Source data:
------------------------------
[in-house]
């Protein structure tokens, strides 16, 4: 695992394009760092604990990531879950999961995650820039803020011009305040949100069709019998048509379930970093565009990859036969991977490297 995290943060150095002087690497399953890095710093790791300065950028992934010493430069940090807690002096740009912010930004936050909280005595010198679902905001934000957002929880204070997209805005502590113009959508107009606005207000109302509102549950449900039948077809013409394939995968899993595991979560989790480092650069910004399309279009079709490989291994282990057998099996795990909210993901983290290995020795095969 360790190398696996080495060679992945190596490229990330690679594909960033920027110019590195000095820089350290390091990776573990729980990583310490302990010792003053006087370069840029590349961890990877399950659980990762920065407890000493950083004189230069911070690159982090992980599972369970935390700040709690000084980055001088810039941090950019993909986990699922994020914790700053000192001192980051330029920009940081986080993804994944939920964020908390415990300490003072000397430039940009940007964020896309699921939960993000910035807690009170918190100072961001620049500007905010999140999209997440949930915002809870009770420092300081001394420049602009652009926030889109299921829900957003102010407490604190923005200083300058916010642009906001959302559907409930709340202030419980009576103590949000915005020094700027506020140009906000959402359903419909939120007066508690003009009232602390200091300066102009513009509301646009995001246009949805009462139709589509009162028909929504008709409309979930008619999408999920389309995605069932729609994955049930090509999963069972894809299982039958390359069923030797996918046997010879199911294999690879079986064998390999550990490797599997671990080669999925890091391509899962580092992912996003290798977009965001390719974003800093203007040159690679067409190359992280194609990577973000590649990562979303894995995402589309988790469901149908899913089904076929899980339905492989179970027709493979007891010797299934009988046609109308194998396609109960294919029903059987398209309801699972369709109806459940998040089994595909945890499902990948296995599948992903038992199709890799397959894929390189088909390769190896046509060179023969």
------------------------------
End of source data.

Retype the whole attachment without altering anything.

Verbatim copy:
[in-house]
């Protein structure tokens, strides 16, 4: 695992394009760092604990990531879950999961995650820039803020011009305040949100069709019998048509379930970093565009990859036969991977490297 995290943060150095002087690497399953890095710093790791300065950028992934010493430069940090807690002096740009912010930004936050909280005595010198679902905001934000957002929880204070997209805005502590113009959508107009606005207000109302509102549950449900039948077809013409394939995968899993595991979560989790480092650069910004399309279009079709490989291994282990057998099996795990909210993901983290290995020795095969 360790190398696996080495060679992945190596490229990330690679594909960033920027110019590195000095820089350290390091990776573990729980990583310490302990010792003053006087370069840029590349961890990877399950659980990762920065407890000493950083004189230069911070690159982090992980599972369970935390700040709690000084980055001088810039941090950019993909986990699922994020914790700053000192001192980051330029920009940081986080993804994944939920964020908390415990300490003072000397430039940009940007964020896309699921939960993000910035807690009170918190100072961001620049500007905010999140999209997440949930915002809870009770420092300081001394420049602009652009926030889109299921829900957003102010407490604190923005200083300058916010642009906001959302559907409930709340202030419980009576103590949000915005020094700027506020140009906000959402359903419909939120007066508690003009009232602390200091300066102009513009509301646009995001246009949805009462139709589509009162028909929504008709409309979930008619999408999920389309995605069932729609994955049930090509999963069972894809299982039958390359069923030797996918046997010879199911294999690879079986064998390999550990490797599997671990080669999925890091391509899962580092992912996003290798977009965001390719974003800093203007040159690679067409190359992280194609990577973000590649990562979303894995995402589309988790469901149908899913089904076929899980339905492989179970027709493979007891010797299934009988046609109308194998396609109960294919029903059987398209309801699972369709109806459940998040089994595909945890499902990948296995599948992903038992199709890799397959894929390189088909390769190896046509060179023969």